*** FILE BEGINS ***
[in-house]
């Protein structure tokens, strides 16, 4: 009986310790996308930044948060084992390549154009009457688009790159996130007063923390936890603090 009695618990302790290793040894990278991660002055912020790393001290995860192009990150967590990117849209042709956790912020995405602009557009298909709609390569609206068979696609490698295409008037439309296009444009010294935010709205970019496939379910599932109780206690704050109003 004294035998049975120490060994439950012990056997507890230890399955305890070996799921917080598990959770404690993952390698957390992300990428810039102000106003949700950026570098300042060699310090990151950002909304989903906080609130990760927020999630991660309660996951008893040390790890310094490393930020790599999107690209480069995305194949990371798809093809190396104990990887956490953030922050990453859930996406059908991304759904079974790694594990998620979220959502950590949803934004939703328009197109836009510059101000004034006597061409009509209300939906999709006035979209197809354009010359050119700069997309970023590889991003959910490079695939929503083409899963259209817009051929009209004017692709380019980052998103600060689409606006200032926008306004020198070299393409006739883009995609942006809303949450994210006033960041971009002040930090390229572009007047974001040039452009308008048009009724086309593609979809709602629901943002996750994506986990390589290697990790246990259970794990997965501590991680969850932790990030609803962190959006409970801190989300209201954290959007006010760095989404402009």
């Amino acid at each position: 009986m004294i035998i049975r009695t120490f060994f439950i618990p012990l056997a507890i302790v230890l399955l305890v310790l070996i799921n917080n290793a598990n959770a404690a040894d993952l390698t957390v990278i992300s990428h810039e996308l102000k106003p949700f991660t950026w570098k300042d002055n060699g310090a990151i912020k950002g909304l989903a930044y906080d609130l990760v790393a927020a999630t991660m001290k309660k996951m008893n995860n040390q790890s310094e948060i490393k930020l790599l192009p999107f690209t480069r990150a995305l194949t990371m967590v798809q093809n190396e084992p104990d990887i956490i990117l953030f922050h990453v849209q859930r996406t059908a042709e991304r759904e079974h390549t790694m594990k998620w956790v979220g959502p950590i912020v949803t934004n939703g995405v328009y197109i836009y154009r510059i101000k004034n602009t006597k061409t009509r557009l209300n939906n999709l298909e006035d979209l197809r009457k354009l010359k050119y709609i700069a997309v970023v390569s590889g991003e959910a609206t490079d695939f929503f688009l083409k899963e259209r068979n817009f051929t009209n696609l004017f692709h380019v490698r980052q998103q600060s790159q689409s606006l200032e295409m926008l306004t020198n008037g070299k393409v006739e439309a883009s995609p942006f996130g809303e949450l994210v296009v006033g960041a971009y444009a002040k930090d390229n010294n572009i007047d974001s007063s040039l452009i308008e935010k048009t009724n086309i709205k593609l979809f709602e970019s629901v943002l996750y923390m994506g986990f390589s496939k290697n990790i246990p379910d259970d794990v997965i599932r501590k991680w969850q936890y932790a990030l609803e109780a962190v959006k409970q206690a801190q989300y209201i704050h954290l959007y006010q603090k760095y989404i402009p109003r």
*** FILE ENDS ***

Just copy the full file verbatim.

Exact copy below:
[in-house]
């Protein structure tokens, strides 16, 4: 009986310790996308930044948060084992390549154009009457688009790159996130007063923390936890603090 009695618990302790290793040894990278991660002055912020790393001290995860192009990150967590990117849209042709956790912020995405602009557009298909709609390569609206068979696609490698295409008037439309296009444009010294935010709205970019496939379910599932109780206690704050109003 004294035998049975120490060994439950012990056997507890230890399955305890070996799921917080598990959770404690993952390698957390992300990428810039102000106003949700950026570098300042060699310090990151950002909304989903906080609130990760927020999630991660309660996951008893040390790890310094490393930020790599999107690209480069995305194949990371798809093809190396104990990887956490953030922050990453859930996406059908991304759904079974790694594990998620979220959502950590949803934004939703328009197109836009510059101000004034006597061409009509209300939906999709006035979209197809354009010359050119700069997309970023590889991003959910490079695939929503083409899963259209817009051929009209004017692709380019980052998103600060689409606006200032926008306004020198070299393409006739883009995609942006809303949450994210006033960041971009002040930090390229572009007047974001040039452009308008048009009724086309593609979809709602629901943002996750994506986990390589290697990790246990259970794990997965501590991680969850932790990030609803962190959006409970801190989300209201954290959007006010760095989404402009």
């Amino acid at each position: 009986m004294i035998i049975r009695t120490f060994f439950i618990p012990l056997a507890i302790v230890l399955l305890v310790l070996i799921n917080n290793a598990n959770a404690a040894d993952l390698t957390v990278i992300s990428h810039e996308l102000k106003p949700f991660t950026w570098k300042d002055n060699g310090a990151i912020k950002g909304l989903a930044y906080d609130l990760v790393a927020a999630t991660m001290k309660k996951m008893n995860n040390q790890s310094e948060i490393k930020l790599l192009p999107f690209t480069r990150a995305l194949t990371m967590v798809q093809n190396e084992p104990d990887i956490i990117l953030f922050h990453v849209q859930r996406t059908a042709e991304r759904e079974h390549t790694m594990k998620w956790v979220g959502p950590i912020v949803t934004n939703g995405v328009y197109i836009y154009r510059i101000k004034n602009t006597k061409t009509r557009l209300n939906n999709l298909e006035d979209l197809r009457k354009l010359k050119y709609i700069a997309v970023v390569s590889g991003e959910a609206t490079d695939f929503f688009l083409k899963e259209r068979n817009f051929t009209n696609l004017f692709h380019v490698r980052q998103q600060s790159q689409s606006l200032e295409m926008l306004t020198n008037g070299k393409v006739e439309a883009s995609p942006f996130g809303e949450l994210v296009v006033g960041a971009y444009a002040k930090d390229n010294n572009i007047d974001s007063s040039l452009i308008e935010k048009t009724n086309i709205k593609l979809f709602e970019s629901v943002l996750y923390m994506g986990f390589s496939k290697n990790i246990p379910d259970d794990v997965i599932r501590k991680w969850q936890y932790a990030l609803e109780a962190v959006k409970q206690a801190q989300y209201i704050h954290l959007y006010q603090k760095y989404i402009p109003r």